While workers were still celebrating the historic signing of laws in New Jersey and New York to raise the state wage floor to $15 per hour, Governor Chris Christie of New Jersey beat down the ceiling, poised for the dubious distinction of making his state the first to veto a $15 minimum wage.
Christie has assailed the proposal, while promising more tax breaks for corporations and property owners—measures that would further exacerbate the state’s extraordinary income gap and eviscerate school funding. His quashing of the most progressive labor legislation of his tenure would be a fine parting shot as he barrels toward the White House on the Trumpwagon—especially as debate on a $15 national wage floor intensifies in Washington.
A veto would rebuff about 975,000 New Jersey workers who would benefit from the bill. It would also curtail the expansion of the portion of workers supported by a $15 base wage. If it were enacted, National Employment Law Project estimates, the $15 wage floor would widen from 18 percent to 21 percent of the nationwide workforce, following raises in New York and California.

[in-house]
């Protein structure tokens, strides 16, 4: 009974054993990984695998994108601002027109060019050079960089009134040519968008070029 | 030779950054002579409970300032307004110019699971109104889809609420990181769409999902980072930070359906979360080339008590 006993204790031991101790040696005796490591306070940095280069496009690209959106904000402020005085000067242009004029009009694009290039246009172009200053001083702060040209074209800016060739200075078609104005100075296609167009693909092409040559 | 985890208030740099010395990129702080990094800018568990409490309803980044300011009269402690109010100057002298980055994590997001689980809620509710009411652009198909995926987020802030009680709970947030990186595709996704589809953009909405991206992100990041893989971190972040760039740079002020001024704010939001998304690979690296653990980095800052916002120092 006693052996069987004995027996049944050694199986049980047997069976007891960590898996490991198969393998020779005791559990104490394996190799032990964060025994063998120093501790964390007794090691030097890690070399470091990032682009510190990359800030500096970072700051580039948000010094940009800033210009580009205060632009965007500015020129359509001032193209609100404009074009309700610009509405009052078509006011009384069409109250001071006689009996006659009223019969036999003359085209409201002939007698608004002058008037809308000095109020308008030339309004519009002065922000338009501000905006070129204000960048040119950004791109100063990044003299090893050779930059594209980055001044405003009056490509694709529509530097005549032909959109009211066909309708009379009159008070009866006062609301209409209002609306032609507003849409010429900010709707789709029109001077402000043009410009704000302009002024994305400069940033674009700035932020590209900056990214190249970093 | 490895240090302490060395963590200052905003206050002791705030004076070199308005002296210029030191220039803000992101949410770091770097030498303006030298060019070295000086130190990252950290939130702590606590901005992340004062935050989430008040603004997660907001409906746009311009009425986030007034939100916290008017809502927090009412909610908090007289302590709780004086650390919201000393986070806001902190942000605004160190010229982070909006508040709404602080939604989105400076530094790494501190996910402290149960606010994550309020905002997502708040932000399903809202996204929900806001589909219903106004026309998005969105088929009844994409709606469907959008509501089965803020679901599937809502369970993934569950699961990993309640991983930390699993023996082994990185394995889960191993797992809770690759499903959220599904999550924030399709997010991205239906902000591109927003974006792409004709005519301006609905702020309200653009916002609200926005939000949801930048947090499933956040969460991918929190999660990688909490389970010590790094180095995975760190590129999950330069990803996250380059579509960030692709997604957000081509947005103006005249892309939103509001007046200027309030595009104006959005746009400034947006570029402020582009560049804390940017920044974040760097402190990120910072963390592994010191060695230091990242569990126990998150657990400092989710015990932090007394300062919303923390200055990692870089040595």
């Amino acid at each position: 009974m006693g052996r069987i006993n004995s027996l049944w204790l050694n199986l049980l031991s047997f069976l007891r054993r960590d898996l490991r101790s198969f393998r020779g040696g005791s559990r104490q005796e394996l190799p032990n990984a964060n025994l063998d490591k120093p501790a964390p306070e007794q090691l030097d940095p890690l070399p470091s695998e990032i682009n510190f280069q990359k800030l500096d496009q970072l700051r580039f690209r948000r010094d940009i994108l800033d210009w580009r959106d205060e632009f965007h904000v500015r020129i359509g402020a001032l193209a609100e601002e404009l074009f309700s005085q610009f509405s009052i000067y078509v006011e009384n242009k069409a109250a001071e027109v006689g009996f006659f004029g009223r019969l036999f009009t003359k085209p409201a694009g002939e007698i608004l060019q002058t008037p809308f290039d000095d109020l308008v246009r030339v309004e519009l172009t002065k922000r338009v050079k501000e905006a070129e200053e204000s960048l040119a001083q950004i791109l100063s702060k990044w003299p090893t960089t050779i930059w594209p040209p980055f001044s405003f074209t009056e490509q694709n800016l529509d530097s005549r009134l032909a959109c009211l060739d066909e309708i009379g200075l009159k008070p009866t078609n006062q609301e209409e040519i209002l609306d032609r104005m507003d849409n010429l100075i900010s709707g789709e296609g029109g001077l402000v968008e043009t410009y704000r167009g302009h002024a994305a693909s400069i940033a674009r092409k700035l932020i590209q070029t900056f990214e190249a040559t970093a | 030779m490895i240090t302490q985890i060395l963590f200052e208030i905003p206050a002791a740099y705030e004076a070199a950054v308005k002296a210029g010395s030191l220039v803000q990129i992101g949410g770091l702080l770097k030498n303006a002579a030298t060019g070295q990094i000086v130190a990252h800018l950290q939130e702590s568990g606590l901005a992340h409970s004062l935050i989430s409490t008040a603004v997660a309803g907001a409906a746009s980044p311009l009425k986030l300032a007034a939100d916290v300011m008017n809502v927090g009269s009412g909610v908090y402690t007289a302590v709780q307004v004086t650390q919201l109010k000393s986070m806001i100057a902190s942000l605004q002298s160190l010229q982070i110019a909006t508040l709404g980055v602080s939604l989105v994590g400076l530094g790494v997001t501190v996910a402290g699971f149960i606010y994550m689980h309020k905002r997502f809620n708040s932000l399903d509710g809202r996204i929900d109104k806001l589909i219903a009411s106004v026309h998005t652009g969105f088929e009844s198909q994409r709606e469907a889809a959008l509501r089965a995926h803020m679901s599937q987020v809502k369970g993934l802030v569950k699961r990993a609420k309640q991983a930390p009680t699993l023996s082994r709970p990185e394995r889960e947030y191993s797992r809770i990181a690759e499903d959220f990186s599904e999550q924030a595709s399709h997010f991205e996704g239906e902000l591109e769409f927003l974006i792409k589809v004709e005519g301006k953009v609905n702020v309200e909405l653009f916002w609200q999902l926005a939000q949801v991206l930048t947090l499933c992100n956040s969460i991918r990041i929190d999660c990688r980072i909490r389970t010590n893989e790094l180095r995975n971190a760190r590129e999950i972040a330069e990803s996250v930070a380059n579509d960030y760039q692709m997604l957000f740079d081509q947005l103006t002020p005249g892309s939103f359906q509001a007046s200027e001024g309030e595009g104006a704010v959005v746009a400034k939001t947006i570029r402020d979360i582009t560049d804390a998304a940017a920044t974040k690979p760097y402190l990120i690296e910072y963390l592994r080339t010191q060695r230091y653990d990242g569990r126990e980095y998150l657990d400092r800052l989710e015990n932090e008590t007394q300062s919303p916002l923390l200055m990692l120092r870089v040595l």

Reflecting national trends, about half of New Jerseyans who would benefit from the raise have some college education, more than half are women, about half are people of color, and the vast majority are over 20 years old. Most are full-time employed breadwinners and are found in retail, service and hospitality, and education and health-care jobs, according to New Jersey Policy Perspective (NJPP). Nationwide, more than 40 percent of workers earn sub-$15 hourly wages.
The opposition lobs standard arguments about potential job loss and interference with “free markets.” In fact, the state’s wealth gap reflects government intervention in favor of the rich.